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Film Discussion Guide

Download the discussion guide for the documentary My Way to Olympia and use it for facilitating conversation about this film at home, in the classroom or at community screenings.

My Way to Olympia: Discussion Guide

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This guide is an invitation to dialogue. It is based on a belief in the power of human connection, designed for people who want to use this documentary to engage family, friends, classmates, colleagues and communities. In contrast to initiatives that foster debates in which participants try to convince others that they are right, this document envisions conversations undertaken in a spirit of openness in which people try to understand one another and expand their thinking by sharing viewpoints and listening actively. The discussion prompts are intentionally crafted to help a wide range of audiences think more deeply about the issues in the film. Rather than attempting to address them all, choose one or two that best meet your needs and interests. And be sure to leave time to consider taking action. Planning next steps can help people leave the room feeling energized and optimistic, even in instances when conversations have been difficult.

Download the discussion guide for My Way to Olympia:

Full-color PDF | Printer-friendly PDF

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Film Information

My Way to Olympia (60 min.)

Premiere Date: July 7, 2014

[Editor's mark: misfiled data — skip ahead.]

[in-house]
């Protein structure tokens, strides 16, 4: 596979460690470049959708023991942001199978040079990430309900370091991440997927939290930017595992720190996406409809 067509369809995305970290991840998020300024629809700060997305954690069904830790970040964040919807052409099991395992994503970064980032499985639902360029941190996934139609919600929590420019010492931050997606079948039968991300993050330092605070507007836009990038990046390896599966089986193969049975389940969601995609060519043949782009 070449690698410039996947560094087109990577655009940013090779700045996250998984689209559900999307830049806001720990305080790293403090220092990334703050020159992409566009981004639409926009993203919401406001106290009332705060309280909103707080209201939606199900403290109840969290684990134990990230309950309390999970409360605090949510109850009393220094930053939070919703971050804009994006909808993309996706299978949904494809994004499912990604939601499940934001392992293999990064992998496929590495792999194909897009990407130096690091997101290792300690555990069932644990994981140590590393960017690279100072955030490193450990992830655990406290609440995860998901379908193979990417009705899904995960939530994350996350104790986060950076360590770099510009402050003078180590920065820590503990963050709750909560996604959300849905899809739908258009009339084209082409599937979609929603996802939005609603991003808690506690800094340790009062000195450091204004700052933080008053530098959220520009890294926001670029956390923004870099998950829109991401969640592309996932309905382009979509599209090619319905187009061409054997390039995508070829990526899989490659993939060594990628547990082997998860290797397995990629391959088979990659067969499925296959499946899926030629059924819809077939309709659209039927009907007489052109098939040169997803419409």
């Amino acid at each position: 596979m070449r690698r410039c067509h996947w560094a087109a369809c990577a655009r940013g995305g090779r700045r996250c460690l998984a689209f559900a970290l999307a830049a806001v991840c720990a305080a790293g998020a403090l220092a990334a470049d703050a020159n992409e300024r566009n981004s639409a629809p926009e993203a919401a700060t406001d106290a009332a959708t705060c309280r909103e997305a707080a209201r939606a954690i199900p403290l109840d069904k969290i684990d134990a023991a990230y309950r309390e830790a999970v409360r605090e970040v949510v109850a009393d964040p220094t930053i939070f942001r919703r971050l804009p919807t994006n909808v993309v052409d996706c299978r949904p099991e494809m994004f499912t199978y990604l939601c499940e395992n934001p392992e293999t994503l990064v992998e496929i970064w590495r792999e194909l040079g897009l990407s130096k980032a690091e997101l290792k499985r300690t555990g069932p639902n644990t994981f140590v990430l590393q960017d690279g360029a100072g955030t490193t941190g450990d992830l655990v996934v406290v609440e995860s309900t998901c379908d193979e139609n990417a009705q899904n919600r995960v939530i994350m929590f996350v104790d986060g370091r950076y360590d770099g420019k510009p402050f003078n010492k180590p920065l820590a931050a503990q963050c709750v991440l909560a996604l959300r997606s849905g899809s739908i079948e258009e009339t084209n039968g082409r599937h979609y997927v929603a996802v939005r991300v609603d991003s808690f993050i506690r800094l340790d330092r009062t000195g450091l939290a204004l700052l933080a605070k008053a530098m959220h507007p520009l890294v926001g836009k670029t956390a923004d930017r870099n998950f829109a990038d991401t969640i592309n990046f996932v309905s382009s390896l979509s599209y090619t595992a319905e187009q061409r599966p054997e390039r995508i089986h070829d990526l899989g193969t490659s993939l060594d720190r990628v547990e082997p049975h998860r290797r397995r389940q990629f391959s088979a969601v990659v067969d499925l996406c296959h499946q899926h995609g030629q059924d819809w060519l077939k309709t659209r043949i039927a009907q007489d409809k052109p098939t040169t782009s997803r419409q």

Streaming Dates: Expired

Photos: Download Here

Trailer: Link | Embed

Filmmaker: Niko von Glasow Bio | Interview | Statement

Press: Season Announcement | Fact Sheet | Critical Acclaim | Press Release

Filmmaker

Niko von Glasow
Niko von Glasow
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Film Update

Critical Acclaim

A fresh, funny, uplifting documentary about disabled athletes. By making himself part of the story, Niko von Glasow enriches the film with his own life experience, but also with deadpan charm and irreverent humor.

— Stephen Dalton, The Hollywood Reporter

[von Glasow] starts defying expectations. . . . By the film's end, do you sense that you know these athletes' stories and feelings better than you would have with a conventional approach? The likely answer is yes.

— Neil Genzlinger, The New York Times

This is only partially a story of the glory of sport, or the pluckiness of the physically challenged. . . . von Glasow is . . . less interested in who wins than in their family dynamics and inner life.

— Robert Lloyd, Los Angeles Times

Forced to participate in athletics as a kid, [von Glasow] grew up hating sports—which doesn't keep his film. . . from being touching, funny and even inspirational.

New York Daily News

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